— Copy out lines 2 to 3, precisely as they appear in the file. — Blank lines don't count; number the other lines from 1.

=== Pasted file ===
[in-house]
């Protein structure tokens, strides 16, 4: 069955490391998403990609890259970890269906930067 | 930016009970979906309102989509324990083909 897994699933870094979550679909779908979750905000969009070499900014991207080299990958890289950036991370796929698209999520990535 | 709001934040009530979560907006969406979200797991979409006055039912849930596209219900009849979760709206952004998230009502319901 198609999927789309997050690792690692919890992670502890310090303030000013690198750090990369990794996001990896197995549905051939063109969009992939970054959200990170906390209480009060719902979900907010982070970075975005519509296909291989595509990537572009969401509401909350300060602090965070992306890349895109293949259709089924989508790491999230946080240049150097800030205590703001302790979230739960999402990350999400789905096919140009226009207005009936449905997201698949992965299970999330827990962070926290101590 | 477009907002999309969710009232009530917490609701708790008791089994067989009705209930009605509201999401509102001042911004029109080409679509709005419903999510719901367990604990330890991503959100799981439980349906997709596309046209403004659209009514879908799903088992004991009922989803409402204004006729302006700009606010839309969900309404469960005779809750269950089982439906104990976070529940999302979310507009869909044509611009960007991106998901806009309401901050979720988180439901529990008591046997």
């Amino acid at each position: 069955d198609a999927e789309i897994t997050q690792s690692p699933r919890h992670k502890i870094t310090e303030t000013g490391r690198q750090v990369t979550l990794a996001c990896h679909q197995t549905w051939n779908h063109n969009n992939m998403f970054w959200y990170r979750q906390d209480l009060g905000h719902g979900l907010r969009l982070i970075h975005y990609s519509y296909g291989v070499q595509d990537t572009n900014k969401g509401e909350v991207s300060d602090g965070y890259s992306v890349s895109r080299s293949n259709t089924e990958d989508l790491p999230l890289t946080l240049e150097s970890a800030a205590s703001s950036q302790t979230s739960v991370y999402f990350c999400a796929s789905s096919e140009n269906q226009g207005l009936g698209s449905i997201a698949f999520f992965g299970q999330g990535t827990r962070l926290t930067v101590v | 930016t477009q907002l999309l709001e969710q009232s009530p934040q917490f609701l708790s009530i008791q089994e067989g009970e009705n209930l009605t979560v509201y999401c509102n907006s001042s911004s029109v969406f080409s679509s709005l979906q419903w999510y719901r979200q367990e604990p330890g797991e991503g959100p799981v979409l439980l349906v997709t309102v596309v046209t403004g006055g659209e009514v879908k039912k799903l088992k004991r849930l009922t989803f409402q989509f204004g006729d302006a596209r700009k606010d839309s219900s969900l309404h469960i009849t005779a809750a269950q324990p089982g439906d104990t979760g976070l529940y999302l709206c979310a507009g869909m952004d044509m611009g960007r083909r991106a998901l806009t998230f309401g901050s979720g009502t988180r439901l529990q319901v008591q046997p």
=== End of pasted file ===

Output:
């Protein structure tokens, strides 16, 4: 069955490391998403990609890259970890269906930067 | 930016009970979906309102989509324990083909 897994699933870094979550679909779908979750905000969009070499900014991207080299990958890289950036991370796929698209999520990535 | 709001934040009530979560907006969406979200797991979409006055039912849930596209219900009849979760709206952004998230009502319901 198609999927789309997050690792690692919890992670502890310090303030000013690198750090990369990794996001990896197995549905051939063109969009992939970054959200990170906390209480009060719902979900907010982070970075975005519509296909291989595509990537572009969401509401909350300060602090965070992306890349895109293949259709089924989508790491999230946080240049150097800030205590703001302790979230739960999402990350999400789905096919140009226009207005009936449905997201698949992965299970999330827990962070926290101590 | 477009907002999309969710009232009530917490609701708790008791089994067989009705209930009605509201999401509102001042911004029109080409679509709005419903999510719901367990604990330890991503959100799981439980349906997709596309046209403004659209009514879908799903088992004991009922989803409402204004006729302006700009606010839309969900309404469960005779809750269950089982439906104990976070529940999302979310507009869909044509611009960007991106998901806009309401901050979720988180439901529990008591046997």
């Amino acid at each position: 069955d198609a999927e789309i897994t997050q690792s690692p699933r919890h992670k502890i870094t310090e303030t000013g490391r690198q750090v990369t979550l990794a996001c990896h679909q197995t549905w051939n779908h063109n969009n992939m998403f970054w959200y990170r979750q906390d209480l009060g905000h719902g979900l907010r969009l982070i970075h975005y990609s519509y296909g291989v070499q595509d990537t572009n900014k969401g509401e909350v991207s300060d602090g965070y890259s992306v890349s895109r080299s293949n259709t089924e990958d989508l790491p999230l890289t946080l240049e150097s970890a800030a205590s703001s950036q302790t979230s739960v991370y999402f990350c999400a796929s789905s096919e140009n269906q226009g207005l009936g698209s449905i997201a698949f999520f992965g299970q999330g990535t827990r962070l926290t930067v101590v | 930016t477009q907002l999309l709001e969710q009232s009530p934040q917490f609701l708790s009530i008791q089994e067989g009970e009705n209930l009605t979560v509201y999401c509102n907006s001042s911004s029109v969406f080409s679509s709005l979906q419903w999510y719901r979200q367990e604990p330890g797991e991503g959100p799981v979409l439980l349906v997709t309102v596309v046209t403004g006055g659209e009514v879908k039912k799903l088992k004991r849930l009922t989803f409402q989509f204004g006729d302006a596209r700009k606010d839309s219900s969900l309404h469960i009849t005779a809750a269950q324990p089982g439906d104990t979760g976070l529940y999302l709206c979310a507009g869909m952004d044509m611009g960007r083909r991106a998901l806009t998230f309401g901050s979720g009502t988180r439901l529990q319901v008591q046997p």